To assess the competency of the primary responder in airway evaluations and diagnosis, a survey was distributed to residents in the pediatric department, internal medicine department, and emergency medicine department. The survey consisted of five questions each devoted to test a specific concept in airway management. The first question assessed the definition of stridor, while the second question assessed the differential diagnosis of stridor. The third question asked residents to identify which of the listed scenarios warranted an airway evaluation by the specialist. The fourth question attempted to test what aspects of the history, physical, and diagnostic work up by the primary responder were necessary prior to initiating a consult for an airway evaluation. The last question assessed the timing of involving the airway specialist in the management of a patient with a potential airway emergency.
All surveys were anonymous with residents indicating their year of training and department affiliation. Results were scored as a percent correct for each question within each department and each year of training. Statistical analysis was performed comparing year of training, resident department, and specific question answered correctly among the overall group using an ANOVA statistical analysis.
There were 64 residents in total that participated in the survey. Fifteen residents were in the internal medicine department, twenty-seven residents were in the emergency medicine department, and twenty –two residents were in the pediatric medicine department. There were sixteen PGY 1 (program year 1) residents, twenty-two PGY 2 residents, and sixteen PGY 3 residents. The overall percent correct amongst all residents was 82%. Individually for each department, the overall percentage correct on the survey was 84% for emergency medicine residents, 83% for internal medicine residents, and 79% for pediatric residents. There was no statistical significance in percentage correct among residents in each group (p value 0.65).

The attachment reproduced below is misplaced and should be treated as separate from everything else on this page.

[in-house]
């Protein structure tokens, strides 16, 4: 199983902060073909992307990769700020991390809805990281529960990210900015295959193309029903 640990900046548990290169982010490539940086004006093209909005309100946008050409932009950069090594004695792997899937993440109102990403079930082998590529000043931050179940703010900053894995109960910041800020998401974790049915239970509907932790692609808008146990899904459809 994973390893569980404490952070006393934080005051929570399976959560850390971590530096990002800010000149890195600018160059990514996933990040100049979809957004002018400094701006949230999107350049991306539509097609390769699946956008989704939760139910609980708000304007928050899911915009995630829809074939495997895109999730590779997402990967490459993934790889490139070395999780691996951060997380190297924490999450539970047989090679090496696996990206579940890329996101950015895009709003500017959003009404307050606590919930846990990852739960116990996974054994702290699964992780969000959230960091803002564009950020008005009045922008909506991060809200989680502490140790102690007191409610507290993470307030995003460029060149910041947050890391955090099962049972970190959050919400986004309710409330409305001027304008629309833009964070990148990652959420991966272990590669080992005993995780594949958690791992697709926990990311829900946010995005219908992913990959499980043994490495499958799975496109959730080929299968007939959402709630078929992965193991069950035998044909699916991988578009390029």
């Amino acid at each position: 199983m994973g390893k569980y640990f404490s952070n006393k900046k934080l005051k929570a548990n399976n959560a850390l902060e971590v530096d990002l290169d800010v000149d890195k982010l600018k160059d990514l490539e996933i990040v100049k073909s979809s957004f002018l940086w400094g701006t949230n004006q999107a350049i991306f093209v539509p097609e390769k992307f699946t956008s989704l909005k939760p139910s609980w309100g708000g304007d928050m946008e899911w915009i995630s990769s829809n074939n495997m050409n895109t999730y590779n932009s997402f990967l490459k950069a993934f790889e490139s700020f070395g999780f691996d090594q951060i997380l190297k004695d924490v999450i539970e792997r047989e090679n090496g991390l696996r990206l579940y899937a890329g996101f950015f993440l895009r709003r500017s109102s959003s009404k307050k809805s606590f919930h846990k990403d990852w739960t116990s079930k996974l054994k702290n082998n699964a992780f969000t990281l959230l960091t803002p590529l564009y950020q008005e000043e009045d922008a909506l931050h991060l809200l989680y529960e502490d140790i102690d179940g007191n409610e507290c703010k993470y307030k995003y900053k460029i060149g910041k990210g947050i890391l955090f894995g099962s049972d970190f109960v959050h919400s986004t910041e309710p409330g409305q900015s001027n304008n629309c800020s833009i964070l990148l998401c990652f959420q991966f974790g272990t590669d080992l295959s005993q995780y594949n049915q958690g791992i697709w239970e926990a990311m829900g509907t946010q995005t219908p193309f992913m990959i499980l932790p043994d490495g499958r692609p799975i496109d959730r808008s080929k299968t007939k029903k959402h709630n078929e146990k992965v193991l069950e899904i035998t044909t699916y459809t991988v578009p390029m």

For each program year amongst the group as a collective whole, overall percentage correct for PGY 1 residents was 79%, overall percentage correct for PGY 2 residents was 79%, and overall percentage correct for PGY 3 residents was 86%. There was no statistical difference between program level groups (p value 0.17).
Analysis was also performed on percentage of participants that answered each question correctly. 95% of participants answered the question asking the definition of stridor correctly, as well as 98% of participants were able to correctly identify causes and differential diagnosis for stridor. In contrast, 63% of participants were able to answer questions about what scenario constitutes an airway emergency, and 66% of residents answered correctly what aspects of the history and physical were necessary on initial airway assessment. 89% of participants answered correctly for the appropriate time frame to involve the otolaryngologist on consultation (p value 0.002).